So, let’s take a look at developing patience. Patience is a Christlike attribute. Of it, Chapter 6 of Preach My Gospel says the following. Read this carefully. Pay attention to every sentence. 

“Patience is the capacity to endure delay, trouble, opposition, or suffering without becoming angry, frustrated, or anxious. It is the ability to do God’s will and accept His timing. When you are patient, you hold up under pressure and are able to face adversity calmly and hopefully. Patience is related to hope and faith–you must wait for the Lord’s promised blessings to be fulfilled.

You need patience in your everyday experiences and relationships, especially with your companion [or friends, roommates, etc.]. You must be patient with all people, yourself included, as you work to overcome faults and weaknesses.”

Now, write a definition of the word patience. Think about how you would describe this attribute to somebody who is not associated with the quality. Focus on creating a simple and solid sentence that captures the essence of the word.

Good. Take that definition that you just created, and make it more profound. Turn it from a dictionary entry into a mini encyclopedia entry. 

Okay, now try to think of some questions about patience. For example, “How did Jesus Christ show patience?” “How are having hope and being patience related?” Why do I need patience?” Things like that. You can make as many questions as you like.

The next step is to turn to the scriptures. Find the answers to those questions. You can find scriptures about patience by looking through the topical guide in the Bible, in Chapter 6 of Preach My Gospel, and in many other places. Search for General Conference talks about it. LDS.org has a neat feature that lets you sort General Conference talks by topic, and a search for patience will certainty yield many results.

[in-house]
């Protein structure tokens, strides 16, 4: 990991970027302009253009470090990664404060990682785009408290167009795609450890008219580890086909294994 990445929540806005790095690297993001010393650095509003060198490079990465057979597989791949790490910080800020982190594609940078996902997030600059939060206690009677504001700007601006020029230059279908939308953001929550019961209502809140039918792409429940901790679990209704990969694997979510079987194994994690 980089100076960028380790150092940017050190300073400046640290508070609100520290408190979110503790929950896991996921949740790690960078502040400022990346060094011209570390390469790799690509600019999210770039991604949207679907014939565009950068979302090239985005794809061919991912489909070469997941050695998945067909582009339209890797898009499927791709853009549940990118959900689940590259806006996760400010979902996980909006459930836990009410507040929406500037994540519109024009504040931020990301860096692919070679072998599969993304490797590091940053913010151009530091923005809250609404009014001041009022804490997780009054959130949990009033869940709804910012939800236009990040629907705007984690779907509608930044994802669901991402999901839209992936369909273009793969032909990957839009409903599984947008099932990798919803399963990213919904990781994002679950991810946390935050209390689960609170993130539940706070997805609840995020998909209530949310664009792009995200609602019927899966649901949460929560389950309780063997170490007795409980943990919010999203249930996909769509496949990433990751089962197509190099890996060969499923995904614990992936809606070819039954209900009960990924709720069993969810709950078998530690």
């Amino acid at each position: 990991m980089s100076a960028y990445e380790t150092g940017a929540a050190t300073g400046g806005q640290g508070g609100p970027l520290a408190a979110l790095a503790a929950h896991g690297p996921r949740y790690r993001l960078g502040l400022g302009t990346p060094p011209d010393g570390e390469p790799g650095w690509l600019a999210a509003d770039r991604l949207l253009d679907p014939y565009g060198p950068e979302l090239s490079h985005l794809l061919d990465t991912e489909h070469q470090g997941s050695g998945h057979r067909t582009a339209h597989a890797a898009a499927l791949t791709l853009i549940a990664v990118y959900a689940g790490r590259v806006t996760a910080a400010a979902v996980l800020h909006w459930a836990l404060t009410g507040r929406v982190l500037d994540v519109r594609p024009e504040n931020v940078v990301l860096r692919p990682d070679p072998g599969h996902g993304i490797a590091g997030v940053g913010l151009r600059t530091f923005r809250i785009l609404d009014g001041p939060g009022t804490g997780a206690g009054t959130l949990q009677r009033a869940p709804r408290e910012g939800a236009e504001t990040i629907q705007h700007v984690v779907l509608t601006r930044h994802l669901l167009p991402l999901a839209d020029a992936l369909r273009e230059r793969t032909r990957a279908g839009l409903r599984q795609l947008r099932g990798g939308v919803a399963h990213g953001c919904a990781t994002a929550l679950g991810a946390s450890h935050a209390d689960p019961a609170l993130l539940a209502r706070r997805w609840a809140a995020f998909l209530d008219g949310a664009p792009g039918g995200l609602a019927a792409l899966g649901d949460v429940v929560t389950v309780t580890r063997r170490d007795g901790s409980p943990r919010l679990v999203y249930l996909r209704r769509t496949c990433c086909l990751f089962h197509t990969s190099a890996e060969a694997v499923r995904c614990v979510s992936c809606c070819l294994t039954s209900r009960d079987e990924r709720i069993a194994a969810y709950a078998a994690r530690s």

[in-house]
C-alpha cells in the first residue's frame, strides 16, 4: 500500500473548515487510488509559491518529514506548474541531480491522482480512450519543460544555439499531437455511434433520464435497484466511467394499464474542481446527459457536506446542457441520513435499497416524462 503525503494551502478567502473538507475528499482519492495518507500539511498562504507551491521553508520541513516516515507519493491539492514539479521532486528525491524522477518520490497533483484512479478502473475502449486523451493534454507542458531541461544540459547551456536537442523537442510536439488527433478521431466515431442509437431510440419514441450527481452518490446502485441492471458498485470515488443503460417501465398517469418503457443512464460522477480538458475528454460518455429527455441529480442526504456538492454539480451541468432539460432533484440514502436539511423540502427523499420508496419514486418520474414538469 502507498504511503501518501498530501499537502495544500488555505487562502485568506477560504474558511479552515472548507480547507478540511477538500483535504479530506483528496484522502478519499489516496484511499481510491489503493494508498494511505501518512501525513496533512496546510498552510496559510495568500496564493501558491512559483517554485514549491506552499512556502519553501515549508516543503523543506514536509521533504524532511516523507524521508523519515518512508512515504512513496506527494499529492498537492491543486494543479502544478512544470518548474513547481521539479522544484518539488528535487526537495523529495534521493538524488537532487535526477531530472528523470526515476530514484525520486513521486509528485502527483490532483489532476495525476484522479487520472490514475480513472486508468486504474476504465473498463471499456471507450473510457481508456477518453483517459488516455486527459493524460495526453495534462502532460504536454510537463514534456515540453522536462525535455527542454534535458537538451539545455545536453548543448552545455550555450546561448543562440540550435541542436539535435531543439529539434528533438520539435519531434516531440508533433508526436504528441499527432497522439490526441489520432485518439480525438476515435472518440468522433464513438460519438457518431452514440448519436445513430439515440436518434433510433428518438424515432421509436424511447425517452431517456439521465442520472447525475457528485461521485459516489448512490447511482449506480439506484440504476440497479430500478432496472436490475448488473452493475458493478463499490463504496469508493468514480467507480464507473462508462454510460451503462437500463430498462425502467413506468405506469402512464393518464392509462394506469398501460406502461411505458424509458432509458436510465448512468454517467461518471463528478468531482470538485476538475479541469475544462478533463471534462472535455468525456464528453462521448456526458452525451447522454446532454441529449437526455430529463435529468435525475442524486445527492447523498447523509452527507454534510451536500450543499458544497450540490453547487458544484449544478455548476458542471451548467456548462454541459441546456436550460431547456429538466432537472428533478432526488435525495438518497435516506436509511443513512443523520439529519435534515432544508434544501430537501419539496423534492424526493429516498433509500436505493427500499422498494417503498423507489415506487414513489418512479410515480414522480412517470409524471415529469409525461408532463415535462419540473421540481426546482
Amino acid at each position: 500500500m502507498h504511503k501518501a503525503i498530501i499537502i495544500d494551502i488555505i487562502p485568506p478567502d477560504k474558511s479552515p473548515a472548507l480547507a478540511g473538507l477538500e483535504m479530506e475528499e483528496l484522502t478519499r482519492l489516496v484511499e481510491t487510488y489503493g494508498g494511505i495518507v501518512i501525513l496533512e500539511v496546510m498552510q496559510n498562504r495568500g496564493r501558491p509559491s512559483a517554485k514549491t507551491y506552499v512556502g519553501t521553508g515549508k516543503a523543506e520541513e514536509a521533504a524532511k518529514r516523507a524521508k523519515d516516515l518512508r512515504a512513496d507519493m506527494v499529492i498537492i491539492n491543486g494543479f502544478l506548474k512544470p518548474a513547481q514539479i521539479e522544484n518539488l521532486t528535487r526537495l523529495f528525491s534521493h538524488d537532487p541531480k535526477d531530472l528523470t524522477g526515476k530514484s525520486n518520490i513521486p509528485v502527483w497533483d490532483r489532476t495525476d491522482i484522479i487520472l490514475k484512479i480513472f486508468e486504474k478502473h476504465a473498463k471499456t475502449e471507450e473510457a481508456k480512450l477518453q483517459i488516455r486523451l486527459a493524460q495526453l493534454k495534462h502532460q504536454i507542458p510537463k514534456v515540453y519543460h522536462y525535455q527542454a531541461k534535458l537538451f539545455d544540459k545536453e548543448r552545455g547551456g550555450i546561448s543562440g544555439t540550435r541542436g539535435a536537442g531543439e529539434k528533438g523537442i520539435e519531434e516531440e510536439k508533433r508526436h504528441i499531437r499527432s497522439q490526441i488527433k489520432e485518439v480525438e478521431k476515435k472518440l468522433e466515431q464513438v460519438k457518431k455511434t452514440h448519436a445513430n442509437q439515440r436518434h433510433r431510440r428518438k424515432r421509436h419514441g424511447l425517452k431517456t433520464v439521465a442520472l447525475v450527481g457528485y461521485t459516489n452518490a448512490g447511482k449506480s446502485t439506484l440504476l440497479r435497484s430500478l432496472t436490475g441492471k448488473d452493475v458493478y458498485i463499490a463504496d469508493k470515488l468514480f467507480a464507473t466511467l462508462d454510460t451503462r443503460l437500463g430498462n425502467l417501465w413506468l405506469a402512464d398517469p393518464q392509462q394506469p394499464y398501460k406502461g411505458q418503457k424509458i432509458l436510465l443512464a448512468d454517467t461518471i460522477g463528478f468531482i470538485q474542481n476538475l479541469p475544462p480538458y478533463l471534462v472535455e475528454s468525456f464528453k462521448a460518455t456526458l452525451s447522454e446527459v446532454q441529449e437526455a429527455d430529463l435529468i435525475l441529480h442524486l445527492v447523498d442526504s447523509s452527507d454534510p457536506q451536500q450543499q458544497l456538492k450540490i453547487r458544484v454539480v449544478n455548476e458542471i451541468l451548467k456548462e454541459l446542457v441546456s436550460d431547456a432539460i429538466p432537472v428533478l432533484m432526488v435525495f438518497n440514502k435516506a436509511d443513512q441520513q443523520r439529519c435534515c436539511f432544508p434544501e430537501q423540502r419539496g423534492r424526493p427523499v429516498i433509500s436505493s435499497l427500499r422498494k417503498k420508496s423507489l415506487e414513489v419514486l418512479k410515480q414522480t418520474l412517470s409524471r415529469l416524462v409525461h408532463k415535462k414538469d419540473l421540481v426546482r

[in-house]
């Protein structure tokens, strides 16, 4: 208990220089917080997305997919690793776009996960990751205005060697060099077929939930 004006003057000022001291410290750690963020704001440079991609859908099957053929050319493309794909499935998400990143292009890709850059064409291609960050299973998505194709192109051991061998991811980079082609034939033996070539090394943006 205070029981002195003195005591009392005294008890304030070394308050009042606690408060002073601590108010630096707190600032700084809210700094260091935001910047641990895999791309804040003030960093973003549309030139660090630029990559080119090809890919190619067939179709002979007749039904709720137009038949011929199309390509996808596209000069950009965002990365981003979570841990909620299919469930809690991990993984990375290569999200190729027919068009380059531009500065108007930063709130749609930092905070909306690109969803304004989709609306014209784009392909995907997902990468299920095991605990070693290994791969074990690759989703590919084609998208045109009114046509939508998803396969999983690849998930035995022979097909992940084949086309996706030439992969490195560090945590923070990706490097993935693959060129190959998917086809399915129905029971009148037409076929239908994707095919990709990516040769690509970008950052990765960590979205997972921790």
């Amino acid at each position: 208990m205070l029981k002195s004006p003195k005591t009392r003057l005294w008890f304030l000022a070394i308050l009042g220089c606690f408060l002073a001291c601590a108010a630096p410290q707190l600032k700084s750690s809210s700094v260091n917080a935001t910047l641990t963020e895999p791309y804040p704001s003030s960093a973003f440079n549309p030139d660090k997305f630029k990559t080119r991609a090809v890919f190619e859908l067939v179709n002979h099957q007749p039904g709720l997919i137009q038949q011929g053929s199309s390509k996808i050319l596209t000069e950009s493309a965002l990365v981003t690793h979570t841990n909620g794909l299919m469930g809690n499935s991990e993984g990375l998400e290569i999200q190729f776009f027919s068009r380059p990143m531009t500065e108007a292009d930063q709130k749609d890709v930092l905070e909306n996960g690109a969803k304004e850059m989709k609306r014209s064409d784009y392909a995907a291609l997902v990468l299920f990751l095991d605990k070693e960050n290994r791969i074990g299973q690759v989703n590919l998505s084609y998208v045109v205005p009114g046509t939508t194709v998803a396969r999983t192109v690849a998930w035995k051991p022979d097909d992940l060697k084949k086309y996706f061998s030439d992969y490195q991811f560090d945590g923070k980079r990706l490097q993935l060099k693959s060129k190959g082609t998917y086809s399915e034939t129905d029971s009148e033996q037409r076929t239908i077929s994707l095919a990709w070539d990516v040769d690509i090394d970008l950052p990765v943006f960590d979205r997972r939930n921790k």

As you read these scriptures and conference talks, it’s very important to write down the spiritual impressions that you receive. Don’t take notes on what you’re reading, rather take notes on what you’re feeling. Elder Richard G. Scott has taught the following about keeping a study journal: “Knowledge carefully recorded is knowledge available in time of need. Spiritually sensitive information should be kept in a sacred place that communicates to the Lord how you treasure it. This practice enhances the likelihood of your receiving further light” (Acquiring Spiritual Knowledge, November 1993 Ensign). As we keep a log of the impressions that receive as we study, we put ourselves in the place to receive even more personal revelation.

The next part is a bit tricky. It involves setting goals and making plans for how to apply patience in your life. You may have noticed some situations where you’ve lacked patience: in interactions with certain people, when your roommate takes too long in the bathroom, feeling uncertainty when  you think about the future, etc. Try to think of all of the moments in the past few weeks when you felt a lack of patience. Think about and visualize yourself handling the situation more patiently. Using your understanding amassed from your studies, think about the different words that you would use, thoughts you would have, etc. and write them down. Commit yourself to using different words or having different thoughts when you find yourself in those situations again.